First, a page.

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Friday marked the fifth consecutive day of bargaining between Major League Baseball and the MLB Players' Association. The two sides are meeting every day this week in Jupiter, Florida, in an effort to reach an agreement that will end the owner-initiated lockout. MLB says Opening Day will be delayed and regular season games will be canceled if there's no deal by Monday, Feb. 28.

The league reiterated the stance Thursday night while also saying that if this deadline isn't met, regular season games will be cancelled, will not made up and the players won't be paid for the missed games. 

As for spring training, the league previously announced roughly a week of cancellations. Spring exhibition games were initially slated to start on Feb. 26. They were then postponed until March 5, at the earliest. Friday, the league announced three more days of cancellations, meaning the earliest spring training play can begin is March 8. 

Friday, for the first time, MLB commissioner Rob Manfred showed up for a portion of the discussions. Per every reporter on site, however, Manfred didn't take part in negotiations. Instead, he met one-on-one with MLBPA executive director Tony Clark for the first time in years. 

The meetings between the two groups (MLB and MLBPA) Friday went longer into the evening than any other day to this point, with multiple breaks where the two sides separated to discuss matters amongst themselves before reconvening with the other side again. 

There was significant progress on one item and that's draft order. MLB and MLBPA are close enough on the matter that they are ready to "close it out," per Chelsea Janes of the Washington Post

Here's a rundown of what is currently on the table:

  • The MLBPA wants to add $10,000 to their previous minimum salary proposal. MLB is now offering $640,000 in 2022 with $10,000 raises each year. The MLBPA is seeking $775,000 in 2022 with $30,000 raises each year. The minimum salary was $570,500 in 2021.
  • MLBPA would like to raise the proposed bonus pool for pre-arbitration players (a new concept) to $20 million. MLB previously offered $15 million for the top 30 players. The MLBPA is now seeking a $115 million bonus pool to split among the top 150 players.
  • MLBPA wants a draft lottery for the top seven picks. MLB previously offered a lottery for the top three picks only. The union previously wanted the top eight picks to be decided by a lottery, then reduced it to the top seven picks. Thursday, reports indicated there might be some mechanism in place to punish larger-market teams finishing well below .500 for consecutive seasons. We aren't yet sure of the specific details, but, as mentioned above, this issue seems to be pretty well decided.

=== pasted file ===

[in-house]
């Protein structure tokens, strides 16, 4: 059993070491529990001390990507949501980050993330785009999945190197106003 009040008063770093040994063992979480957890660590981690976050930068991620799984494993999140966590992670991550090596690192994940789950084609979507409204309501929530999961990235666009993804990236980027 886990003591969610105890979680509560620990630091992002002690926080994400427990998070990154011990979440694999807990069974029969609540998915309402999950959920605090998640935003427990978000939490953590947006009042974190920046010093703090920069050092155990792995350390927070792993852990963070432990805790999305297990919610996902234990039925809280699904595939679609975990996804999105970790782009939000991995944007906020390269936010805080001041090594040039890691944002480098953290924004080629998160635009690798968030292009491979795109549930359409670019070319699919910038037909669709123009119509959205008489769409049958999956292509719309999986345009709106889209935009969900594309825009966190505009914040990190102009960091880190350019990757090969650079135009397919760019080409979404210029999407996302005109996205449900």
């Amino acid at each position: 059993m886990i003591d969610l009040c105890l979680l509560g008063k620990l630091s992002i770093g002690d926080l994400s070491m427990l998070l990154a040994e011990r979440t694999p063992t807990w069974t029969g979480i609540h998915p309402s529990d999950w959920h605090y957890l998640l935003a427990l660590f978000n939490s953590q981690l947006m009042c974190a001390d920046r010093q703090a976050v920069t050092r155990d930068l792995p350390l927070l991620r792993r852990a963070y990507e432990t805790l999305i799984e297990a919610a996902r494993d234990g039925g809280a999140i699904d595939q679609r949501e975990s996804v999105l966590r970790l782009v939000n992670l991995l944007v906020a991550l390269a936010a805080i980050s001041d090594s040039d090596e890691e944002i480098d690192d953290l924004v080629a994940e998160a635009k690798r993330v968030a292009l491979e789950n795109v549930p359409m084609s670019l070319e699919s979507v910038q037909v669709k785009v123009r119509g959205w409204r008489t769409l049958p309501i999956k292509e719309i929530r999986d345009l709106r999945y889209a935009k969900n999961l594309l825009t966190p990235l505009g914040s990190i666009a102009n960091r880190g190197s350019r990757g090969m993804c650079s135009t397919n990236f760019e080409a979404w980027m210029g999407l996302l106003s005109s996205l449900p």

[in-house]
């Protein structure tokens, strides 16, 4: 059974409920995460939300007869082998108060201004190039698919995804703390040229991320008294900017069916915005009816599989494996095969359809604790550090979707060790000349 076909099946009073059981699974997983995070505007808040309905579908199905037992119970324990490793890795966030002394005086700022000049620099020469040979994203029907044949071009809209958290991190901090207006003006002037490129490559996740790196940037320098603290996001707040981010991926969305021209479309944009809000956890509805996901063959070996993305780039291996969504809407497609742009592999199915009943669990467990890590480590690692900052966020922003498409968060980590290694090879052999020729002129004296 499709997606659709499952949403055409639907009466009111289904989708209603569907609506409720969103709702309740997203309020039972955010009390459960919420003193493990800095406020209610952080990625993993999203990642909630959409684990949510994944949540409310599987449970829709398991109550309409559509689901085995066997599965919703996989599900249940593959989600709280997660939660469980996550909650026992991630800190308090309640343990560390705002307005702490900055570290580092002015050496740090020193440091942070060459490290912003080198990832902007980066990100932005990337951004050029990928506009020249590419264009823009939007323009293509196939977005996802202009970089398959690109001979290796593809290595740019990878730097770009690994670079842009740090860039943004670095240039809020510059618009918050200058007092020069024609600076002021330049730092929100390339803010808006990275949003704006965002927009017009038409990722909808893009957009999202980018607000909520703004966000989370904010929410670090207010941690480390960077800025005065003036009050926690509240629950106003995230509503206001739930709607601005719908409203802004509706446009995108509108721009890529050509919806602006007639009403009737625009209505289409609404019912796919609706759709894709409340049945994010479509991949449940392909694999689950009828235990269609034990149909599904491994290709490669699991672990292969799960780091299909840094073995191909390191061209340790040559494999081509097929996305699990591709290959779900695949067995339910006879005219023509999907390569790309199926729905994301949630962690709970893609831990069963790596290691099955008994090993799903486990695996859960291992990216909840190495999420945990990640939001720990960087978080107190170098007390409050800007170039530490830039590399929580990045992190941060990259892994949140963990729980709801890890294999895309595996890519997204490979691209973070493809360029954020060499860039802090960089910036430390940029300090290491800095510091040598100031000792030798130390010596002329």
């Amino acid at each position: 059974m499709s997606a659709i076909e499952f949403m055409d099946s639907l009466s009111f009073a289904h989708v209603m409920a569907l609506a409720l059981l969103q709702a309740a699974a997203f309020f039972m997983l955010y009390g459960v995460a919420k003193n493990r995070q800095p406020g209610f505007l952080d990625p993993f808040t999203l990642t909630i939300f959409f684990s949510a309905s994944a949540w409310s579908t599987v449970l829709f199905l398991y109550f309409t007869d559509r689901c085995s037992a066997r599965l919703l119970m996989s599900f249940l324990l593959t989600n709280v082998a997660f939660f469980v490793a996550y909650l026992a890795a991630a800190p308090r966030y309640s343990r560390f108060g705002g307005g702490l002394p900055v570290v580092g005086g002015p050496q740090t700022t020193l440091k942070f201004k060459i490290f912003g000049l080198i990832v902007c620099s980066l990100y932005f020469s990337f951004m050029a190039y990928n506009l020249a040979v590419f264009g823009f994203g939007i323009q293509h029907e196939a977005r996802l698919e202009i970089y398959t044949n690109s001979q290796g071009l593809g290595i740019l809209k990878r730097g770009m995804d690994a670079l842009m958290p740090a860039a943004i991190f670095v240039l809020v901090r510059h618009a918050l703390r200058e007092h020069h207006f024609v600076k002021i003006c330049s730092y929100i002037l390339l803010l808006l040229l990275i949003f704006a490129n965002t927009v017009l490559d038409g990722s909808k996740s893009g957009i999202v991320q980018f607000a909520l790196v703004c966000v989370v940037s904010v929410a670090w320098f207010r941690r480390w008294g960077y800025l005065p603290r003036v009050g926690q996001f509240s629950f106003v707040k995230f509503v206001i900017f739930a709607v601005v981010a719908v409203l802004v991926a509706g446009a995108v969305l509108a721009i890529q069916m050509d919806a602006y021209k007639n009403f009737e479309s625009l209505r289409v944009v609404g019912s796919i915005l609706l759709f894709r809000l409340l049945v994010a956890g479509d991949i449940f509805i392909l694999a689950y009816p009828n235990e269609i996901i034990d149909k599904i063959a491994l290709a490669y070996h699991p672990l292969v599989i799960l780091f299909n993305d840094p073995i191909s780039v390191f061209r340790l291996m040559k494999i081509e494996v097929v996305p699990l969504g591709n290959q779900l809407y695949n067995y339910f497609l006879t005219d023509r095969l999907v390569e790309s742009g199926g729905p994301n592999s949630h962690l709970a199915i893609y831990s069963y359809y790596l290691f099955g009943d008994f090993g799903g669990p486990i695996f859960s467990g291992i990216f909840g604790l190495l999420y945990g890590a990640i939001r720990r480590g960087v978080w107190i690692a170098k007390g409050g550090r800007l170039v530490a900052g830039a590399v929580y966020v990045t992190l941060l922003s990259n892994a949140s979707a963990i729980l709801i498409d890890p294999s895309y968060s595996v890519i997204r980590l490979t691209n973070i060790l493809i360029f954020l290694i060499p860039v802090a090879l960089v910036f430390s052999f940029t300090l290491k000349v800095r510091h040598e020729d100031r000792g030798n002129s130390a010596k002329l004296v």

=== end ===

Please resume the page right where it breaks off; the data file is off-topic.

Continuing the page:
Neither side has made a new competitive balance tax (i.e. luxury tax) proposal this week. MLB is offering only a $2 million raise to the threshold with more punitive penalties (higher tax rate and more draft pick penalties). The MLBPA is seeking to raise the threshold to $245 million in 2022. The luxury tax threshold was $210 million in 2022. More on that here.

The union has indicated they will not agree to an expanded postseason format for 2022 if they do not play a 162-game season. The expanded postseason is said to be worth $100 million or so in additional revenue to MLB. The MLBPA proposed a 12-team postseason earlier this offseason. MLB is seeking a 14-team format. 

As noted, the MLB side says we're very close to cancelling games and not rescheduling them, which would seemingly take the 14-team playoffs off the table. 

Remember, MLB can lift the lockout at any time, allowing baseball to return and the season to be played. The National Labor Relations Act would require the two sides to operate under the terms of the previous collective bargaining agreement while continuing good faith negotiations. MLB have given no indication they are willing to lift the lockout under those terms.

At 86 days and counting, this is the second longest work stoppage in baseball history, behind only the 1994-95 players' strike (232 days). Spring training was reduced to roughly three weeks and Opening Day was pushed back one week following the strike